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Jewish World Review Feb. 5, 2002 / 23 Shevat, 5762

Frank J. Gaffney, Jr.

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Consumer Reports

Spinning on the 'Evil Axis' -- WHAT'S going on here?

In last week's State of the Union address, President Bush solemnly declared: "States like [North Korea, Iran and Iraq] and their terrorist allies, constitute an axis of evil, arming to threaten the peace of the world. By seeking weapons of mass destruction, these regimes pose a grave and growing danger. They could provide these arms to terrorists, giving them the means to match their hatred. They could attack our allies or attempt to blackmail the United States. In any of these cases, the price of indifference would be catastrophic."

Truer words were never spoken. And yet, within hours of their utterance from the most bully pulpit in the land, they were being qualified and "spun" -- if not effectively retracted altogether.

Interestingly, it was not just the "usual suspects" at the State Department trying to walk the cat back. The Foggy Bottom crowd is notorious for its determination to pursue a diplomatic agenda of its choosing without regard for the preferences -- or even direction -- of the elected President.

For example, early in his presidency, Ronald Reagan had to overcome intense opposition from the Department when he wanted to describe the Soviet Union as "the Evil Empire" -- a clear rhetorical progenitor to Mr. Bush's "axis of evil." In 1987, he actually had to overrule State's objections on four successive drafts of the speech he was going to give in Berlin to ensure that his equally famous call for President Gorbachev to "tear down this wall" actually got said.

On those occasions when the President does say something with which the State Department does not agree, it has proven adept at reinterpreting his words to suit its purposes. But when George W. Bush put Iran, Iraq and North Korea in the cross-hairs before a joint session of Congress to a standing ovation and endorsements from opposition leaders like Sen. Tom Daschel and Rep. Dick Gephardt, the message seemed clear. "Read my lips. The pursuit of weapons of mass destruction and sponsorship of terrorism by these three evil regimes makes them enemies of the United States and we will proceed accordingly." So clear was the message that Secretary of State Colin Powell reportedly felt moved the next morning to warn his transparently displeased senior staff, "No spinning."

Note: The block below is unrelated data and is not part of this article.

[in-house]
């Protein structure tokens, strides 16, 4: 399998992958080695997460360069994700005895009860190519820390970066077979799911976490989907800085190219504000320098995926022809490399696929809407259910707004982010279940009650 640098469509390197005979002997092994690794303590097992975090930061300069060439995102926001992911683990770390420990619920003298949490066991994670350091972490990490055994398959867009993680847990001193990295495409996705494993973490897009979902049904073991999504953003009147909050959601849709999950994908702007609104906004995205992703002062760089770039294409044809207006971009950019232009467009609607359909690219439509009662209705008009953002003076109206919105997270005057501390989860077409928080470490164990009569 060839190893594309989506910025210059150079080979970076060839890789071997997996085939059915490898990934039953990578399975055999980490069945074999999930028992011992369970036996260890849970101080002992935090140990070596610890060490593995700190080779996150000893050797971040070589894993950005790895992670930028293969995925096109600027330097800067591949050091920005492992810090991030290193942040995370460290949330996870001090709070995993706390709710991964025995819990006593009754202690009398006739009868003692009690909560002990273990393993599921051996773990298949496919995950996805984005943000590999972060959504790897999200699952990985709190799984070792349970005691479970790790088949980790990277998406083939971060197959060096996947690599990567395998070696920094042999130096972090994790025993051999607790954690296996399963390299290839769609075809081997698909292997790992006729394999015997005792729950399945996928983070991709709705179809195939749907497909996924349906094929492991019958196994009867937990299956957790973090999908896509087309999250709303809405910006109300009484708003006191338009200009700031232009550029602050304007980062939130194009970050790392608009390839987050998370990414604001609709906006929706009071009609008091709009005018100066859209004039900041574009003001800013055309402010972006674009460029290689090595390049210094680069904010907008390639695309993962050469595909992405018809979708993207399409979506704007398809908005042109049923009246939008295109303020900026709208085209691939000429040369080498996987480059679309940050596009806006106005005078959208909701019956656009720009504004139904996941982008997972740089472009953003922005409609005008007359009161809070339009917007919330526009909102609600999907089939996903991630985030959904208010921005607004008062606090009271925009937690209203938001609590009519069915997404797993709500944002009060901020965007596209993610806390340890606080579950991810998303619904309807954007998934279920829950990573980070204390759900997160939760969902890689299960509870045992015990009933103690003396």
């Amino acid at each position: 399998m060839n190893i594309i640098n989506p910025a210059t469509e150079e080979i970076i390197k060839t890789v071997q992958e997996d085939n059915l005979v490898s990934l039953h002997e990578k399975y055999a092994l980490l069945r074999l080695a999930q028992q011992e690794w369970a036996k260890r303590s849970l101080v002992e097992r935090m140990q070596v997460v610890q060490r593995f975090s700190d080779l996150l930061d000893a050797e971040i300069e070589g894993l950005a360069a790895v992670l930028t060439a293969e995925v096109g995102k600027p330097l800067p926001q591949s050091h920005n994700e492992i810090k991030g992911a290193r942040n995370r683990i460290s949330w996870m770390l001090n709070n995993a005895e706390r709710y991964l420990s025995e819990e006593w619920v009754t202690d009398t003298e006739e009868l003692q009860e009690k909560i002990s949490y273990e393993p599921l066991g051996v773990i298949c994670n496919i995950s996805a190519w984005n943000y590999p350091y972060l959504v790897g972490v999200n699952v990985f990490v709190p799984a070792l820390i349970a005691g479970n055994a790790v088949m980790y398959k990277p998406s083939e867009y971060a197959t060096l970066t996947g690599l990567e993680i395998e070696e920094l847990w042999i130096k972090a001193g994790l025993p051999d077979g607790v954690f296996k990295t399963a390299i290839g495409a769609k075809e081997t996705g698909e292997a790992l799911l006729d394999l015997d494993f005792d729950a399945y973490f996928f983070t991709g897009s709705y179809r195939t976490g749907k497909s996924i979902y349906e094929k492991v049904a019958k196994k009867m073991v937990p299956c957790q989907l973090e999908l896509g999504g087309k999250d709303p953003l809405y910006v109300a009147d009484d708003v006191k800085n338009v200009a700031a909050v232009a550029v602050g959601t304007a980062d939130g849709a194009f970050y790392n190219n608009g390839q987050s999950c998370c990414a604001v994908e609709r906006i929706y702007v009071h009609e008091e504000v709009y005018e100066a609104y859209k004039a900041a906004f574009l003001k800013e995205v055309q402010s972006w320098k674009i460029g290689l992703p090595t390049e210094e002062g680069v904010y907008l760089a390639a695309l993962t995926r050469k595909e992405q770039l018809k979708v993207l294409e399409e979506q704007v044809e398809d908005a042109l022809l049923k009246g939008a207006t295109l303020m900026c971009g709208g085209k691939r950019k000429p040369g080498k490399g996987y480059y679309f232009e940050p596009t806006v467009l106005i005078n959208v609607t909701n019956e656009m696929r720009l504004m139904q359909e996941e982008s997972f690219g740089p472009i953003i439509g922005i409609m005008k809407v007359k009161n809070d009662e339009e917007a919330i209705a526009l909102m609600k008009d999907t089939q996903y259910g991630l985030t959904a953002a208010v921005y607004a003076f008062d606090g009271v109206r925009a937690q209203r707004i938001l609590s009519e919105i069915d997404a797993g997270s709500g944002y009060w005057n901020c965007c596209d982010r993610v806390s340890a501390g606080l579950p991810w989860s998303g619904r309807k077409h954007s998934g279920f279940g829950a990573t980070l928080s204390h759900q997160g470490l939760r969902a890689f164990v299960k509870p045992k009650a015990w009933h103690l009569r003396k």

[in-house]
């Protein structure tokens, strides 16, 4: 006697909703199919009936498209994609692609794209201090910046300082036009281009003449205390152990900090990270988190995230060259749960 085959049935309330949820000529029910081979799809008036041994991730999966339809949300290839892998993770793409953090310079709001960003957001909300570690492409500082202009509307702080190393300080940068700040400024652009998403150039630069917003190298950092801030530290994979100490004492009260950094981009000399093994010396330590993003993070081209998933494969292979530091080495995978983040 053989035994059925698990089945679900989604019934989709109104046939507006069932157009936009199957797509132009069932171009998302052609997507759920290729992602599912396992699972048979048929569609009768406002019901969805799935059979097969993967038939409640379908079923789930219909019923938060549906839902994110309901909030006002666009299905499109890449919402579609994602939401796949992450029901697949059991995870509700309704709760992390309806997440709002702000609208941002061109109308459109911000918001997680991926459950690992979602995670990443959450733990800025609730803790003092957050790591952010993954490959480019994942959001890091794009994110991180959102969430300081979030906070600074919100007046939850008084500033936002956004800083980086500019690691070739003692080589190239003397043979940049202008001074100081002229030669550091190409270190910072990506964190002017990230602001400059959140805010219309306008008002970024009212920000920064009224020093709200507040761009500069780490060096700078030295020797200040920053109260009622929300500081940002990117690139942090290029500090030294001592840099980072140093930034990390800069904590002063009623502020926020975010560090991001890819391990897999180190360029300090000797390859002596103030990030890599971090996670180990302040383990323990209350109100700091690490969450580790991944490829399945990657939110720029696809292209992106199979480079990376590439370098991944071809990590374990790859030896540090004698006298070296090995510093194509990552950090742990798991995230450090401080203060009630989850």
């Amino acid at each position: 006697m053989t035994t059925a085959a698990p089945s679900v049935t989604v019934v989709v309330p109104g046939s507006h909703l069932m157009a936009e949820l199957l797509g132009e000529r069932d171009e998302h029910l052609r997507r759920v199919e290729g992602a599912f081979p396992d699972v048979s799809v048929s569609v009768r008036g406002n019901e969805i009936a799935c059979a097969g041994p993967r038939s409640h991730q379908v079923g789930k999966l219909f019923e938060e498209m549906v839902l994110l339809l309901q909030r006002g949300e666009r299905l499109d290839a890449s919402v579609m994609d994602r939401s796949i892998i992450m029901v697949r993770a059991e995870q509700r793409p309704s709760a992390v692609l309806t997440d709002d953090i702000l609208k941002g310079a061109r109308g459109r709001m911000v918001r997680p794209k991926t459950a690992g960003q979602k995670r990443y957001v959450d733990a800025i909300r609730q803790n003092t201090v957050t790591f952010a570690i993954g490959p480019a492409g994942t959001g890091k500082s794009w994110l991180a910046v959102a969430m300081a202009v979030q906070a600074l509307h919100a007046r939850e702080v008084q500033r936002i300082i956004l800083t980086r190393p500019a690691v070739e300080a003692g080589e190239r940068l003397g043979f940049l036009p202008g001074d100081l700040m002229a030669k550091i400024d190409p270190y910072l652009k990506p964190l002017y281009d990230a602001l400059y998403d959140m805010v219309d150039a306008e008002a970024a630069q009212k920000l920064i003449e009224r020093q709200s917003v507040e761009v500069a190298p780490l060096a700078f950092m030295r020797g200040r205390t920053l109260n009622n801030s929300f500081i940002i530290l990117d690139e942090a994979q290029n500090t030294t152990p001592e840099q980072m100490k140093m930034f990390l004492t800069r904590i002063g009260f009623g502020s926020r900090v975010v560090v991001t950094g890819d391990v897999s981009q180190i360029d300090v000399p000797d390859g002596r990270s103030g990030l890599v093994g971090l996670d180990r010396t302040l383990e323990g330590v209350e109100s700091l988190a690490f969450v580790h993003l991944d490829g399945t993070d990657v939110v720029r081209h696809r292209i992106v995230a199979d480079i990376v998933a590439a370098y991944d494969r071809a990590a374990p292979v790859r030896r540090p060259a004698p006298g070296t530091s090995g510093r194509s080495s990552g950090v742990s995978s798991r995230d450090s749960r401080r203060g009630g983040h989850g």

Now, the President's remarks did not signal imminent hostilities with any of these nations. It did, however, put them -- and the world more generally -- on notice: Iraq, North Korea and Iran are pariah states. Their conduct puts them squarely in the "against us" camp in the war on terrorism. Efforts to consider or to treat them as other than hostile powers is not only unwise; it is unfriendly to the United States.

Unfortunately, it appears that National Security Advisor Condoleezza Rice, White House Press spokesman Ari Fleischer and even the President himself decided to backpedal in the wake of the State of the Union address. Rice is said to have begun calling reporters that night, apparently to allay absurd speculation that the Administration was about to open three new military fronts in the war on terrorism. At his press conference the next day, Fleischer did so publicly. And by Friday, Mr. Bush was putting out the word that at least with respect to North Korea, "dialogue" -- implying the continued legitimacy of the regime in Pyongyang -- was still an option.

If such "clarifications" were supposed to have allayed predictable criticism from allies who have no problem trading with or otherwise propping up rogue state regimes, they did not have the desired effect. Two international forums over the weekend, one in Munich and the other in New York, served as petri dishes for festering anti-Americanism which tends to flourishes most when foreign governments sense Washington can be talked out of an announced policy direction. Participating U.S. legislators -- ever attuned to political wind shifts -- are scurrying to distance themselves from the "axis of evil" line. It will probably take only a few hours for the previously supportive Tom Daschle to revert to form, for starters disavowing his ephemeral support for regime change in Iraq on the grounds that it would be an indefensible exercise in "unilateralism."